Bring In The Seder Early

The Talmud at Tractate Pesachim 108b-109a relates that

we distribute to them [children] parched ears of corn and nuts on the eve of Passover, so that they should not fall asleep, and ask [the ‘questions’]. It was related of R. Akiba that he used to distribute parched ears and nuts to children on the eve of Passover, so that they might not fall asleep but ask [the ‘questions’]. It was taught, R. Eliezer said: The mazzoth are eaten hastily on the night of Passover, on account of the children, so that they should not fall asleep. It was taught: it was related of R. Akiba [that] never did he say in the Beth Hamidrash, ‘It is time to rise [cease study]’, except on the eve of Passover and the eve of the Day of Atonement. On the eve of Passover, because of the children, so that they might not fall asleep.

The shi’ur of Rav Arele Harel last night noted this instruction, emphasizing that the commandment to “relate to your son” (Exodus 13:8) is an integral element of the Seder night.  If you cannot keep your children up, there’s a failure and not everyone can get his children to take a nap.

The main reason why the Seder is relatively late is that the evening service usually begins at nightfall, there is a long davening including, here in Eretz-Yisrael, the Hallel, and add on to that getting home and the last-minute preparations and we end up with the beginning of the seder, this year for example, at close to 9 PM.

Can anything be done? Rav Arele says something should be done.

Just like during the summer months, so, too, should the davening for the Chag be started earlier.  The main objection would be the instruction to say the Hallel as it belongs to the Chag.  Rav Arele, after consulting with Rav Yaakov Ariel of Ramat Gan and Rav Elchanan Bin-Nun of Shiloh, asserts that since the Hallel is also said during the Seder service, the problem of thinking that the Hallel must be said after nightfall is solved.  There is one Hallel for the prayer service (and that service can start before nightfall) and another for the Chag itself which is at the table.

And so, this evening at Shiloh, there will be a minyan (two, actually. one up the hill, the other in the middle) which will begin at 6 PM (mincha will be recited at 1:30, as we all do here). Then they will go home after finishing just after 7 PM and at 7:25 or so, the Seder begins and right after Kiddush, the Shema is repeated as that prayer need be recited after nightfall.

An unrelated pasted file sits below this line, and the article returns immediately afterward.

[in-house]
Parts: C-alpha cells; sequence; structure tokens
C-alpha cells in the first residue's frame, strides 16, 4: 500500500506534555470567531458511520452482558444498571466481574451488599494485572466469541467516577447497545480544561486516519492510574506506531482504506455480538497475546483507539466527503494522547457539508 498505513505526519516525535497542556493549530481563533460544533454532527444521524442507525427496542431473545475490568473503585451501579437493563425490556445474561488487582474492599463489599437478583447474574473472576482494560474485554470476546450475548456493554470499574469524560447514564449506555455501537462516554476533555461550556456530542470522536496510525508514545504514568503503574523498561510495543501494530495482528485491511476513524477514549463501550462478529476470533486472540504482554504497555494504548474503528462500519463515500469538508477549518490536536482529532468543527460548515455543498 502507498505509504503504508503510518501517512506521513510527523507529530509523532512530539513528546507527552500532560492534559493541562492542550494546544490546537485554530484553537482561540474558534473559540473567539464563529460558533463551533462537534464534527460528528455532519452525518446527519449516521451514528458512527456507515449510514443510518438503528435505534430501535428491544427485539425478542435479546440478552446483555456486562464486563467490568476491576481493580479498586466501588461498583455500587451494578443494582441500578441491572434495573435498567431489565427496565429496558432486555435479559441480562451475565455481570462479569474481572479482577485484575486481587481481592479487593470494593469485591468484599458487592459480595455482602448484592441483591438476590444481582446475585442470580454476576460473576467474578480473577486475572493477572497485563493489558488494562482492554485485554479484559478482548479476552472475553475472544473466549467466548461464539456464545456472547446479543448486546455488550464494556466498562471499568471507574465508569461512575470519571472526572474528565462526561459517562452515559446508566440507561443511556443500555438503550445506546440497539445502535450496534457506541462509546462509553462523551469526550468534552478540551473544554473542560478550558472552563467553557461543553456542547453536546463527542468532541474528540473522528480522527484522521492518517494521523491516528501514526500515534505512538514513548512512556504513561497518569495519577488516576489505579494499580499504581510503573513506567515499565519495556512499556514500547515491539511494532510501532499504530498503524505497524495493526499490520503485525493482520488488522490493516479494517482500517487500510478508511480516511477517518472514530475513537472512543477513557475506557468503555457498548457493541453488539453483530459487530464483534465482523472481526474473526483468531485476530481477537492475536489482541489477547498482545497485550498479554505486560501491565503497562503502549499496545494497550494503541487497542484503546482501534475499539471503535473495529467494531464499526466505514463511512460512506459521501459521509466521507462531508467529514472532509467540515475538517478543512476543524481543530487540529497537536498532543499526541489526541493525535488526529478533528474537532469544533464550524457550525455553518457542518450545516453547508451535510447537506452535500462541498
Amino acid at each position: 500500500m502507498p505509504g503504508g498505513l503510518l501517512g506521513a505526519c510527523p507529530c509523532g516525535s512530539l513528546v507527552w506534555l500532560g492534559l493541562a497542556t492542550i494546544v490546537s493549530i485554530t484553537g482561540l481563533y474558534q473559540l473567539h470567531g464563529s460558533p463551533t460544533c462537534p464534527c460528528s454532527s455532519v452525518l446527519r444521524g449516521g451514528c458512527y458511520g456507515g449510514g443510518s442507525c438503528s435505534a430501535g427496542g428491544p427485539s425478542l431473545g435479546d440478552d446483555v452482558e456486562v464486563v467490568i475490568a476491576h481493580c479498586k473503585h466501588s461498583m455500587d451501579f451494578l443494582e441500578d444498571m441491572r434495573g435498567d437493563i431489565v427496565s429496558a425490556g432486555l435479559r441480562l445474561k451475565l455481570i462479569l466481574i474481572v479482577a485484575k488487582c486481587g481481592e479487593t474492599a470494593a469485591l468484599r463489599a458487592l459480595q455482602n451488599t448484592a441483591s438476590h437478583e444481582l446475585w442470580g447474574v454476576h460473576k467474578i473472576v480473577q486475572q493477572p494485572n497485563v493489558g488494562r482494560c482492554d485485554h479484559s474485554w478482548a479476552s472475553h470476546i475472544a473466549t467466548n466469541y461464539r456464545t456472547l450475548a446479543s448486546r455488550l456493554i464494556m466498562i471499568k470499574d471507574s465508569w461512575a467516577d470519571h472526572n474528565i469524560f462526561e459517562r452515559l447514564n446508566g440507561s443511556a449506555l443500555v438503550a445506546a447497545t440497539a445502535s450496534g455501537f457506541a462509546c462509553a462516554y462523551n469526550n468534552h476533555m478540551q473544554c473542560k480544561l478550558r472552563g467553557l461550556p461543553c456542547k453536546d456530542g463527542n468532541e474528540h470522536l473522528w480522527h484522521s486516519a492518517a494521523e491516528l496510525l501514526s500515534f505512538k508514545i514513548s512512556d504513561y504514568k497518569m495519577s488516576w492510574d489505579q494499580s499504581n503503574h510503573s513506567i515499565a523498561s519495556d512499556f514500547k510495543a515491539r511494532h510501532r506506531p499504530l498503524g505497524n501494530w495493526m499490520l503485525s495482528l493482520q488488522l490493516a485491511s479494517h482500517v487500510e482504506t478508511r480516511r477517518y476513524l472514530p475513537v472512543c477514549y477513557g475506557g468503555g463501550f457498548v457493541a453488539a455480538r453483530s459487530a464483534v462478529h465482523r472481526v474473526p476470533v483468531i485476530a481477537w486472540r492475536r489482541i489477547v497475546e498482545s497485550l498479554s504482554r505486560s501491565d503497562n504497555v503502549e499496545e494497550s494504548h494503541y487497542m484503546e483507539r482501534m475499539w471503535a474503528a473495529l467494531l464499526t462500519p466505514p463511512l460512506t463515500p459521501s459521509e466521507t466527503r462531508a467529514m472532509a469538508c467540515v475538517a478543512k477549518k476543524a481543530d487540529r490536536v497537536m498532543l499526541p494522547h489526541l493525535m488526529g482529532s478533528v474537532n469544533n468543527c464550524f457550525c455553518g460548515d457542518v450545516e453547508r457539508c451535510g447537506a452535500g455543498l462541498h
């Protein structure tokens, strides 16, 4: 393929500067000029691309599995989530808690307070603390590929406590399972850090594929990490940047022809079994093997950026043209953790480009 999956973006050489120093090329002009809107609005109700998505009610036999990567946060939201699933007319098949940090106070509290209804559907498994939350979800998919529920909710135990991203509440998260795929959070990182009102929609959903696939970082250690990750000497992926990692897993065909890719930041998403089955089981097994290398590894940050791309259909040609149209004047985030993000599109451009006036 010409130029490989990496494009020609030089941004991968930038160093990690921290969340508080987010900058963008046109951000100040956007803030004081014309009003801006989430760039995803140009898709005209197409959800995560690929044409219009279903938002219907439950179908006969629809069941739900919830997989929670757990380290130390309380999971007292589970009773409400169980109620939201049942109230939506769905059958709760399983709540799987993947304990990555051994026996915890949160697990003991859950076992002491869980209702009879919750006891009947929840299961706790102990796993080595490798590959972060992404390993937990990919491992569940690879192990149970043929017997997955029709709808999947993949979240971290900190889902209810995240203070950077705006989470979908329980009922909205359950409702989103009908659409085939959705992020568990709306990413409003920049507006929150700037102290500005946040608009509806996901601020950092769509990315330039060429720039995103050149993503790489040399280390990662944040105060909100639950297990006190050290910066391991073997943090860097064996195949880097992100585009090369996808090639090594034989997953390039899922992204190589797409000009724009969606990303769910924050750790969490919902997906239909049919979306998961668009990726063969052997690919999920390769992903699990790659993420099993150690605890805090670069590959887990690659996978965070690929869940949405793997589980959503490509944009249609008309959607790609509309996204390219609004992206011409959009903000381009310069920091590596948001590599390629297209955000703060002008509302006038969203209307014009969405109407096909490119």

And the children should be able to enjoy the evening without falling asleep too early.

____________________________

From Rav Arele:

בהמשך לשאלת רבים בעקבות דבריי אמש בבית הכנסת נעם יונתן, הרי כמה הבהרות:

א. ניתן להתפלל ערבית מוקדמת בערב פסח, בתנאי שהקידוש יעשה לאחר צאת הכוכבים (היינו 19:25);
ב. אמנם הדבר מעורר שאלה הלכתית לגבי אמירת ההלל בתפילה לפני צאה”כ (וחשש לזה הגר”מ שטרנבוך במועו”ז), אך למעשה הדעה הפשוטה היא שאין בזה חשש כלל, וכך פסקו הגר”ע יוסף והגר”מ אליהו זצ”ל ויבדל”א הגר”א נבנצל. כך גם הורה לי למעשה מו”ר הגר”י אריאל, ואף שבתי ושוחחתי עמו היום לאור השאלות ושב ואמר שאין כל חשש בתפילה כזו (והאריך בזה הרב יעקב אפשטיין בשו”ת חבל נחלתו ח”ט סי’ י”ג, בכל צדדי הענין, יעו”ש);
ג. ידידי הרב גבריאל גבאי הי”ו קיבל את אישורו של מורנו המרא דאתרא למנין כזה כבר בשנה שעברה;
ד. מה שכן חשוב להדגיש הוא שחייבים להתפלל מנחה לפני פלג המנחה, ועל כן כל המעוניין להצטרף למנין כזה יתפלל מנחה גדולה (יש כמה מניינים, ככל הידוע לי באחת וחצי למעלה ובשתיים למטה);
ה. כמו כן, יש לשוב ולקרוא קריאת שמע לאחר צאה”כ, והצעתי לעשות זאת מייד אחרי הקידוש.
למעשה, לוח הזמנים (למניין בנועם יונתן, שיתקיים בהיכל פנינה):
17:42 ואילך – הדלקת נרות
18:00 ערבית
סיום משוער ב19:00
עריכת השולחן וכד’  והכנות סופיות
19:25 קידוש
קריאת שמע (שתי פרשיות ראשונות)
המשך הסדר – רחץ , כרפס וכו’.
 
כל טוב,
בברכת חג שמח וכשר
מלא שמחה ואור,
אוהבכם,
ארלה

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About yisraelmedad

I am a revenant, that is, a Jew who has returned to his historical homeland. I live in Shiloh, the pre-monarchy capital of the Israel tribal federation where I have lived with my family since 1981. I have been in Israel since 1970. Previously, I have worked in the Knesset, as a parliamentary aide, in Government, as an advisor to a Minister and Deputy-Minister, as director of Israel’s Media Watch and at present, as Director of Information Resources at the Menachem Begin Heritage Center.
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